Thanks to everyone who attended the talk yesterday. I had fun and I hope you all enjoyed it.
As promised, here are the slides and code:
Entity Framework Code First – Download
Code First Migrations – Download
Social Recipes Source Code – Download
Windows 8 will be unleashed on the general public tomorrow and I thought it would be a good time to review some of the numbers I have been tracking over the last month.
Downloads of Windows 8 Apps have been steadily increasing over the last month. Below is screenshot from the App Summary page for my Windows 8 app. The blue line is my app, while the orange line is average for the top 5 apps in that subcategory. Considering the large gap between the 2, I think it is safe to assume that my app is NOT in the top 5 in the subcategory.
The spike in the last couple of days is fairly dramatic and I am a little surprised by that. I would have expected that kind of spike on the days following the official release as opposed to the days leading up to the release.
Finally, the all important App count. There have been some stories floating around that the Window 8 Store is a ghost town and that there are no apps available. I think these might be exaggerating the situation a little. As of this morning, in the US store there are over 5000 apps available for download.
Obviously a far cry from the hundreds of thousands available in other app stores, but we are seeing solid growth in this number. Less than a month ago, that number was 2000. That means the store more than doubled in less than a month. If the growth continues, it won’t be long before the Widows 8 Store is filled with all the apps you need (and a whole lot you don’t need).
So it looks like Microsoft will be allowing publishers to list their desktop apps in the Windows 8 Store. As per the developer agreement:
b. Desktop App Submission. You may submit an app description for one or more desktop apps to the Windows Store. Notwithstanding anything else in this agreement, you understand that Microsoft will not offer any desktop apps through the Store and only Windows Store apps are made available through the Windows Store. Microsoft may, but is not required to, list the desktop app in the Windows Store together with a link you provide, to a website where users can acquire the app. You are solely responsible and agree to maintain that website and provide an updated link to Microsoft if the url changes. Desktop apps are any apps built using APIs other than the APIs for Windows Store apps that run on Windows 8.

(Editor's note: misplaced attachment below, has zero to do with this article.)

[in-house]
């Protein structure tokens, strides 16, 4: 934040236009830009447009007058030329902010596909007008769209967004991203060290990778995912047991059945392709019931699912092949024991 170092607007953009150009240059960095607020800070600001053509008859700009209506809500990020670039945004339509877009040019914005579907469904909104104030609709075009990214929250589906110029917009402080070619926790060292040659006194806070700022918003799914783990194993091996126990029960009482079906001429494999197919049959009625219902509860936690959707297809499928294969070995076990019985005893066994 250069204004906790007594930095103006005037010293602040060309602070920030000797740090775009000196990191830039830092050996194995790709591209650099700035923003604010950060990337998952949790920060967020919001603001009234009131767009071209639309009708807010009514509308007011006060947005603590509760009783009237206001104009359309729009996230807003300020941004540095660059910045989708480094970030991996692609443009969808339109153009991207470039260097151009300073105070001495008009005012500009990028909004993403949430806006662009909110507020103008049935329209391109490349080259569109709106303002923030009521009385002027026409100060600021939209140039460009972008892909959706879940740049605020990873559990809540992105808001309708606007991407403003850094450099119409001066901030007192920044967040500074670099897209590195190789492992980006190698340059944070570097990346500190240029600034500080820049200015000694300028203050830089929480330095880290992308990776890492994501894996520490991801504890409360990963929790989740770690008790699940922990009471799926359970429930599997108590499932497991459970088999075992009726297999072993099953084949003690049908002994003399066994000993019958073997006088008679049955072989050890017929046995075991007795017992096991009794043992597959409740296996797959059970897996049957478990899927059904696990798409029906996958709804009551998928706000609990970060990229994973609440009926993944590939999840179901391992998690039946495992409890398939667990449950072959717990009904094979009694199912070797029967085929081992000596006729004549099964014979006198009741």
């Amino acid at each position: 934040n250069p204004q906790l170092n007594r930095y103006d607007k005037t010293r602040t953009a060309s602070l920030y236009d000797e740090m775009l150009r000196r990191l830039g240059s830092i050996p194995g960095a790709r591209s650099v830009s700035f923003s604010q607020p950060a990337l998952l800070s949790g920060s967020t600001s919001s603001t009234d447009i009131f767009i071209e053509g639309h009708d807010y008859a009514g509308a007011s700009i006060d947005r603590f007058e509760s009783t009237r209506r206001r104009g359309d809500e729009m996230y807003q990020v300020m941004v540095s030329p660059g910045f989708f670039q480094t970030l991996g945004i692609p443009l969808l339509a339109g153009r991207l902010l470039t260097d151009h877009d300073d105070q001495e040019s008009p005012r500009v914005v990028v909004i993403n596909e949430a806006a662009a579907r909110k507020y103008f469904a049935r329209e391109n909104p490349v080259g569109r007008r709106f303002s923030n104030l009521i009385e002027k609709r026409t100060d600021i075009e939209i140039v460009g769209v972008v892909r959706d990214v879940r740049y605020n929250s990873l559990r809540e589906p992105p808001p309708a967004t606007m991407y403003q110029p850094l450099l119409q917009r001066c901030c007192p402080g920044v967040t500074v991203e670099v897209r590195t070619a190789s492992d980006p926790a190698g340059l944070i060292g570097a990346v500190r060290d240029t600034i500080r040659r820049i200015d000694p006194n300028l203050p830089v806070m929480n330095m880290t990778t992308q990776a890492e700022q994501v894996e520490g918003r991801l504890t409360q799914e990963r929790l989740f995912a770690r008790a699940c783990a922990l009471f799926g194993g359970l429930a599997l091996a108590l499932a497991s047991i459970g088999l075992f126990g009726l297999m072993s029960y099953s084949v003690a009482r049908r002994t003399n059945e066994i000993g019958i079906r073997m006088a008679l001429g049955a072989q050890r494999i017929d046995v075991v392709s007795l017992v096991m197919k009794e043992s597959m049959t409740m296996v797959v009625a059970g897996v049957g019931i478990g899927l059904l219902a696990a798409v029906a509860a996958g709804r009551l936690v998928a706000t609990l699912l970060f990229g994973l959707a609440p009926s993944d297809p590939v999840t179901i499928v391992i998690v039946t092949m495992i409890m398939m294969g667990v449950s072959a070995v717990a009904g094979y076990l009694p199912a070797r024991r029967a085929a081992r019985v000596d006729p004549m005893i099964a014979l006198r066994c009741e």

As the agreement states, Microsoft will not distribute desktop apps through the store, but they will provide a link to a website where users can download your desktop app. If nothing else, it is a great way to advertise your app. Hopefully this doesn’t cause any confusion with consumers. Will end users understand why some apps install automatically while others just send you to a website?
At a recent Visual Studio 2012 event at the Calgary .NET User Group, I was told that I could run my NUnit tests directly in the Visual Studio 2012 without any special plugins. Naturally, I was very excited and I immediately tried running my NUnit tests. I was somewhat disappointed to see that the Test Runner did not discover any of my NUnit tests.
Apparently, you do still need to install an extension that supports NUnit. Microsoft has completely re-written the Test Runner in Visual Studio 2012 and opened it up for anyone to write Test Adapters for any unit test framework (not just MSTest). Once the correct test adapters are installed, everything works great. Luckily, there are a good number of adapters already written.
Here are some Test Adapters that you might find useful:
Overall, I still prefer the unit test runner in ReSharper, but this is a great new feature for those who might not have a ReSharper license.
With still a month left until Windows 8 is made commercially available, I was surprised to hear yesterday that there are already 16 million devices running Windows 8 (via @TommyLee). I was also surprised to see that in Canada, there are already over 2000 apps available in the Windows Store. This might not sound like much, but it is double the number of apps available less than a month ago. These look like good signs for the Windows 8 ecosystem. I am hoping to see the number of apps continue to grow quickly between now and official launch (and beyond).